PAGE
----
Field of Dreams: if you build it, they will come!

The Assumption of Our Lady
August 16, 2016, 9:44 am
Filed under: Uncategorized

A sermon preached at All Hallows, Easton, Sunday August 14, 2016

Assumption 2

We are keeping tomorrow today- that is, we are celebrating today tomorrow’s feast of the Assumption of our blessed Lady into heaven. In a way, Christians are always celebrating tomorrow today, because we believe that the eternal life which God has promised us hereafter has already begun in this life. In Baptism we renounce the old life and standards of this sinful world, and “put on Christ”- clothe ourselves, as it were, with the life and standards of Christ. True, we often fall short of those standards, so that the new life we live is weakened; but unless we deliberately renounce our discipleship of Christ (and even then he never renounces us) we will reach our journey’s end in heaven.

Today we celebrate Mary’s journey’s end. For the most part, the details of that journey are hidden from us. We see her first as a girl in Nazareth, answering the angel’s call: “Behold, the handmaid of the Lord.” We follow her through the next year, visiting Elizabeth and travelling with Joseph to Bethlehem for the birth of her son, and soon afterwards she disappears for about twelve years, until she and Joseph search for Jesus and find him in the Temple. then she disappears from view again until Jesus begins his public ministry. At Cana she speaks: “Do whatever he tells you,” and some three years later stands at the foot of the Cross, and receives the disciple John as her new child and also he carer. She is with the disciples in the upper room at Pentecost, and the rest is silence. How long afterwards she remained on earth we have no idea.

From a very early time, the Church has believed that at the end of her life Mary was received body and soul into heaven. While the bones of practically every other saint have been revered and enshrined, and some of the claims seem unlikely (it is said that the head of John the Baptist is preserved in several different places), there has never been any claim that the bones of Mary might be found on earth. Why should this be?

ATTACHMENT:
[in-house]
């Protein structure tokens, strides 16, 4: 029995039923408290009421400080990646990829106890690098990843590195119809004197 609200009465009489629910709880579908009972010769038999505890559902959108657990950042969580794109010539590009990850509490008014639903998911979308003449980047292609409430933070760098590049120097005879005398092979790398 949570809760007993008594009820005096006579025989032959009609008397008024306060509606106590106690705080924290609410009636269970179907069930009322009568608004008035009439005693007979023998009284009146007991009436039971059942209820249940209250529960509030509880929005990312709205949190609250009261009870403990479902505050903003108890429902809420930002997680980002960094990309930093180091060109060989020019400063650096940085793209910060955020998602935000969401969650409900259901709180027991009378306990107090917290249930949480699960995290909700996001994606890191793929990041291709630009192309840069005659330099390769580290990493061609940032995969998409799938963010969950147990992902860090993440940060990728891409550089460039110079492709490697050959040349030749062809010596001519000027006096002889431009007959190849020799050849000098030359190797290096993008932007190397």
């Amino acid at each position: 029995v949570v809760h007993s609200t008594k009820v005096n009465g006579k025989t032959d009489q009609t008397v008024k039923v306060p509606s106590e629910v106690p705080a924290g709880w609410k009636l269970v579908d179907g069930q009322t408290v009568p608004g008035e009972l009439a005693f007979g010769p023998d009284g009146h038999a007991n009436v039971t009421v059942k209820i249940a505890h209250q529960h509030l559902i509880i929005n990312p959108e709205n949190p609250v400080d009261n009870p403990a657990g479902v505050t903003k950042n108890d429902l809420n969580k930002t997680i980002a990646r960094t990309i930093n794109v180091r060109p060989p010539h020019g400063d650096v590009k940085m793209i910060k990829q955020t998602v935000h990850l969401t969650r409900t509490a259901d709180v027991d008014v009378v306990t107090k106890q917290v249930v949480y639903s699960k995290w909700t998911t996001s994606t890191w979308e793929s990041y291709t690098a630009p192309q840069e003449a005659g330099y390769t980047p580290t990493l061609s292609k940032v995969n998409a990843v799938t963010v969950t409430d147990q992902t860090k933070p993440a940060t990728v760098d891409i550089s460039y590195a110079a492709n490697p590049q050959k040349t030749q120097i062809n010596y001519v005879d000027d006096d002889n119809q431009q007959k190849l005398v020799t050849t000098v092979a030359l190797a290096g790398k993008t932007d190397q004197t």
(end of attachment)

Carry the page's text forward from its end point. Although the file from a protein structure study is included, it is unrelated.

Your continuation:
This is where we need a bit of theology. Right at the beginning of the Bible, we learn that God did not intend human beings to die. This truth is couched in story form, in the way that could be understood and remembered in a less scientific age than our own. God places the first human beings in a garden, a garden in which grow the tree of the knowledge of good and evil, and the tree of life. Because Adam and Eve tried to snatch a certain equality with God (that is the meaning of “eating of the tree of the knowledge of good and evil”), they were excluded from access to the tree of life. Their lives would be marked by sorrow, and would end in death. The whole Bible story after that is the story of how God seeks to rescue his children from their self-inflicted exile, to save them from death, and eventually to create a new heaven and a new earth for  them to live in.

St Paul speaks of Jesus as the “Second Adam”, one who did not snatch at equality with God (as the first Adam had), but emptied himself and became obedient even to the death of the cross. Then he was raised bodily from the tomb, and ascended into heaven as the King of all creation. Christ was sinless, yet he died for our sins. In him, God as it were “re-booted” the universe, and gave it a fresh start. Christ is the New Adam- but where is the new Eve? In the original story, Eve was the indispensible help-meet of Adam, as innocent as he was until their common fall. God made mankind male and female, sharing the task of tending God’s world. And that is how we must see the position of Mary in the new order of salvation. Her obedience (“Behold, the handmaid of the Lord.”) countermanded the disobedience of Eve. Standing at the Cross, she united herself with Jesus in his self-sacrifice for our salvation. Receiving John, she received all her son’s disciples as her children.

The Church’s belief in the Assumption rests on these principles: Mary, the new Eve, was as innocent as the first Eve prior to the fall, and became the indispensible instrument whereby the new Adam entered the world. Jesus is “Emmanuel, God-with-us”, and Mary is mother of God. Like her son, she passed through the gates of death at the end of her earthly life; but like her son, death could not hold her, and so she already has the fullness of the resurrection.

Never forget: our destiny is not simply “going to heaven when we die.” That is only the intermediate stage. Every Sunday in the Creed we say that we believe in the resurrection of the dead, and the life of the world to come. In the Apostles’ Creed it is even more explicit: “I believe in the resurrection of the body, and the life everlasting.” Easter Day and August 15th testify that we really mean this. New heaven, new earth, new bodies. That is our tomorrow.


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